"I think a lot about the acoustics of childhood friendships versus adult friendships, and how things sound as a kid – and the actual joy of play as a kid versus all the talk as an adult. Especially now, there's so much stillness in maintaining friendship. It's a matter of sitting somewhere and looking into these digital windows, since we can't go out and play."
A part of yourself is completely unexplored till you meet a particular person or go to a particular place.
The problem is that when it comes to friendship, we are ritual-deficient, nearly devoid of rites that force us together. Emily Langan, a Wheaton College professor of communication, argues that we need them. Friendship anniversaries. Regular road trips. Sunday-night phone calls, annual gatherings at the same rental house, whatever it takes. “We’re not in the habit of elevating the practices of friendship,” she says. “But they should be similar to what we do for other relationships.”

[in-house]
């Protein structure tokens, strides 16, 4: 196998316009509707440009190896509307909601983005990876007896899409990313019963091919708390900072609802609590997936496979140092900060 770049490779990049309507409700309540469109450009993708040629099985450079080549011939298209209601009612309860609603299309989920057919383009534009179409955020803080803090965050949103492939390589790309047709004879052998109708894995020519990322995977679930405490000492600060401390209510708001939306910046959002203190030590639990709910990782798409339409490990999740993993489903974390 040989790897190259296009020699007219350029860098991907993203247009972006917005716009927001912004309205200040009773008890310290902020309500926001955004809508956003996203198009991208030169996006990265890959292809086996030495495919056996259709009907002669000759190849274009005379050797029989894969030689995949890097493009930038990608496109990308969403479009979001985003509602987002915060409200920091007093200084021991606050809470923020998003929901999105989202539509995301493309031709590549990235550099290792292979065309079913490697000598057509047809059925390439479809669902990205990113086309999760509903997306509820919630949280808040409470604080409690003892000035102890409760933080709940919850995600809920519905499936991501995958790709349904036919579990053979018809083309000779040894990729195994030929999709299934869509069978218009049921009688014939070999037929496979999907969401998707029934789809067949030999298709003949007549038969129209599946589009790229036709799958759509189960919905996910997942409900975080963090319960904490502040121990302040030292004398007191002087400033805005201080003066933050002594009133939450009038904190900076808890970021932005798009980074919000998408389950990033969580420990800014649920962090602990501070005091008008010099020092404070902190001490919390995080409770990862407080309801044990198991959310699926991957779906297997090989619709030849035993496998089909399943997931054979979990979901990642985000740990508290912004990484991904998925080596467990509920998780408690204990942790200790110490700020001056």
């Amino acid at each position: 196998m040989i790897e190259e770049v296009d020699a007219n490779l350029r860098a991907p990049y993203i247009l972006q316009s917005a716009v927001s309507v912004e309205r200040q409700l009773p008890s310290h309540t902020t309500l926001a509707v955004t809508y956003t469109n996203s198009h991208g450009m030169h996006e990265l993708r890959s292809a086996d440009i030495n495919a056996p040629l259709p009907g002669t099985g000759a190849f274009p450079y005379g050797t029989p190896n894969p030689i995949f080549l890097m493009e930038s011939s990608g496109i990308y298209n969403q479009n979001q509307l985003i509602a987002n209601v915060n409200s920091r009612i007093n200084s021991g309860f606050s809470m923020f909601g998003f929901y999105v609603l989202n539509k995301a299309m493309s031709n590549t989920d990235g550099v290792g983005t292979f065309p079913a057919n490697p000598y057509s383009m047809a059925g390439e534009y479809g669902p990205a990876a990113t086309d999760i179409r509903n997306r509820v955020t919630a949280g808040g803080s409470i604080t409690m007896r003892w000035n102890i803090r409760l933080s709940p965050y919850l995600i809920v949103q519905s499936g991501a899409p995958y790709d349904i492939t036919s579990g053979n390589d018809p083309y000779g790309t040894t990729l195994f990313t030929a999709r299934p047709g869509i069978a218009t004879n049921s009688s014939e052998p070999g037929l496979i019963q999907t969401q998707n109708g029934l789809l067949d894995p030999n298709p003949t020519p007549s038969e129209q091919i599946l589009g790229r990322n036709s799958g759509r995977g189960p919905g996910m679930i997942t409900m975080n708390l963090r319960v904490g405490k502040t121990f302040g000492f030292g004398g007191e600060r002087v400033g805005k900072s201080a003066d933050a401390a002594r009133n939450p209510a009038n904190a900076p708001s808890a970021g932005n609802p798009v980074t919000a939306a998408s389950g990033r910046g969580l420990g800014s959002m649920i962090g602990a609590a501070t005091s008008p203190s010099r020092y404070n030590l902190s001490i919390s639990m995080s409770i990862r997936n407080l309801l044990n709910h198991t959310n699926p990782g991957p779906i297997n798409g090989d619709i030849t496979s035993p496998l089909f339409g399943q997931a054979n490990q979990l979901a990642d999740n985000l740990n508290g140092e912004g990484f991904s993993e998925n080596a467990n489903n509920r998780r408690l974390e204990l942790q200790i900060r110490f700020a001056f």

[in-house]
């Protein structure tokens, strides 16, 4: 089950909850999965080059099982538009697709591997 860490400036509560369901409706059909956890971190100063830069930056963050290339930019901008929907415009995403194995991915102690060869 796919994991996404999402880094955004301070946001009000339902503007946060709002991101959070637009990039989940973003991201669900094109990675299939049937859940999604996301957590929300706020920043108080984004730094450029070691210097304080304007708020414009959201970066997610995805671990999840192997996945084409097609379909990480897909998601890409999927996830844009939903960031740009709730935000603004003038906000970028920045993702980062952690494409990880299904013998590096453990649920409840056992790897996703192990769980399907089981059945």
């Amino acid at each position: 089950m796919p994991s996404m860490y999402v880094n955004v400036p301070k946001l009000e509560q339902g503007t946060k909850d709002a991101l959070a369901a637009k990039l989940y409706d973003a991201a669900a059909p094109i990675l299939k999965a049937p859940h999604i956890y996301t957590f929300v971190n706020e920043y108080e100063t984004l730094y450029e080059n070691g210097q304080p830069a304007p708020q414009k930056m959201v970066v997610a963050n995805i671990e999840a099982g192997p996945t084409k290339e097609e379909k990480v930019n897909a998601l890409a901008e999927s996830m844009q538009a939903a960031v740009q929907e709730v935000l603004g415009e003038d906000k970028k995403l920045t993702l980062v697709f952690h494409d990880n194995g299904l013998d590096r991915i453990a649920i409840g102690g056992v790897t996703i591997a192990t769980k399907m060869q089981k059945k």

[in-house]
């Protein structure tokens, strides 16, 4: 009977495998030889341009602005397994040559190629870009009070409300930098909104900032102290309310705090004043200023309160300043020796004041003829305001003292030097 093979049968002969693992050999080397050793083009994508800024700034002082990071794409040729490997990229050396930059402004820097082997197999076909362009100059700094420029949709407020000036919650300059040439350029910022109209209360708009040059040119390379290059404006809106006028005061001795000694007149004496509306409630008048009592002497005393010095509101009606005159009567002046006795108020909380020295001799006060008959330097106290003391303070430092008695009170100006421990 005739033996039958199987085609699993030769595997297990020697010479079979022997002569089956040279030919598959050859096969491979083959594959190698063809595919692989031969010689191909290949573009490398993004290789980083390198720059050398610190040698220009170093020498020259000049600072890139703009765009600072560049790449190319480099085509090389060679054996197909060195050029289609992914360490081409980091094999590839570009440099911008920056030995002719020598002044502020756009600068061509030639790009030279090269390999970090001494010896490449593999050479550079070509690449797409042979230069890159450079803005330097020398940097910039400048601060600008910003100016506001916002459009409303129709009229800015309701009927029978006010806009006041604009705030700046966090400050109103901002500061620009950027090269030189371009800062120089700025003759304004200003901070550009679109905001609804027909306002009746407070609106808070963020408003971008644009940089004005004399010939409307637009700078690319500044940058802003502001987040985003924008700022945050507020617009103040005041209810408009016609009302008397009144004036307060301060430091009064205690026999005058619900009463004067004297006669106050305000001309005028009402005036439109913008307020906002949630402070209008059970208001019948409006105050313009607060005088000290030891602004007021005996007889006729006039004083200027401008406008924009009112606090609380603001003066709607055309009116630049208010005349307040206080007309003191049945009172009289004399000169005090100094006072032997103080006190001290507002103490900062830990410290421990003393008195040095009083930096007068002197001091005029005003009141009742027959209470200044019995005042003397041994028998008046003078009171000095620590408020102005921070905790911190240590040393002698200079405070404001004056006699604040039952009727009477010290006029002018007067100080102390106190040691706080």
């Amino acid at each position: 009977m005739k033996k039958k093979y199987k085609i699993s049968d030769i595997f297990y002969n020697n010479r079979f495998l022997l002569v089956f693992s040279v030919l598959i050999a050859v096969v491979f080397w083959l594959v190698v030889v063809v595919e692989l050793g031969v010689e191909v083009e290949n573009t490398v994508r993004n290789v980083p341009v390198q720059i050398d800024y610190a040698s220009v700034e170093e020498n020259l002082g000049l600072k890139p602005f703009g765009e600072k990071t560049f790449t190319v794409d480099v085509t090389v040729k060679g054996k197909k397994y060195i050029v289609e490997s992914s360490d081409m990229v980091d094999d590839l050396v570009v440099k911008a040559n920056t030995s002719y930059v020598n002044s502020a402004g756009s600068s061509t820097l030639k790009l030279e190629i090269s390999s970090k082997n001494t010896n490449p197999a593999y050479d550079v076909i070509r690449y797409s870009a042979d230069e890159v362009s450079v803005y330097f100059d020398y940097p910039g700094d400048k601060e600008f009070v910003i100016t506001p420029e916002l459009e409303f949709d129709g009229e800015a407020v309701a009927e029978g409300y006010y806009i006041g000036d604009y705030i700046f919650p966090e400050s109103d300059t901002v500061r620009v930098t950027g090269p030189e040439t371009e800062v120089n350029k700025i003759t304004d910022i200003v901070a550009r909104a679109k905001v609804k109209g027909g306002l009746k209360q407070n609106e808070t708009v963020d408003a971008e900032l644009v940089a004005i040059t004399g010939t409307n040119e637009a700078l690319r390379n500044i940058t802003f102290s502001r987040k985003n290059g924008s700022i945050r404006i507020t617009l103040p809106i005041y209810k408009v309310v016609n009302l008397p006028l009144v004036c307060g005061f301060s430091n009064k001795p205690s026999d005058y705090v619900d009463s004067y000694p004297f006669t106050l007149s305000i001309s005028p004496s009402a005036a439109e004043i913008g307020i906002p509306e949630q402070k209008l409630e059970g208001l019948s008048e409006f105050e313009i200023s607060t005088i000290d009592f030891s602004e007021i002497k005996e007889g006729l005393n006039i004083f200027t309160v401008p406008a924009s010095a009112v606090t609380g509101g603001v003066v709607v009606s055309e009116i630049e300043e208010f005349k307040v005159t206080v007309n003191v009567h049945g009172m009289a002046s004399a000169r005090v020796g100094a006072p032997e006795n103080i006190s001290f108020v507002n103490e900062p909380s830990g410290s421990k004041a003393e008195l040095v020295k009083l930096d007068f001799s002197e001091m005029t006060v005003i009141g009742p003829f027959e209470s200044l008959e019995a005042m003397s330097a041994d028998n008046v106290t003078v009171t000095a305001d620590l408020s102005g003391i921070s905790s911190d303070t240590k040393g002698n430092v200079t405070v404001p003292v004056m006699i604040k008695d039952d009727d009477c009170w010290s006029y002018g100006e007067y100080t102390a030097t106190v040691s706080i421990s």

Were friendships always so fragile? I suspect not. But we now live in an era of radical individual freedoms. All of us may begin at the same starting line as young adults, but as soon as the gun goes off, we’re all running in different directions; there’s little synchrony to our lives. We have kids at different rates (or not at all); we pair off at different rates (or not at all); we move for love, for work, for opportunity and adventure and more affordable real estate and healthier lifestyles and better weather.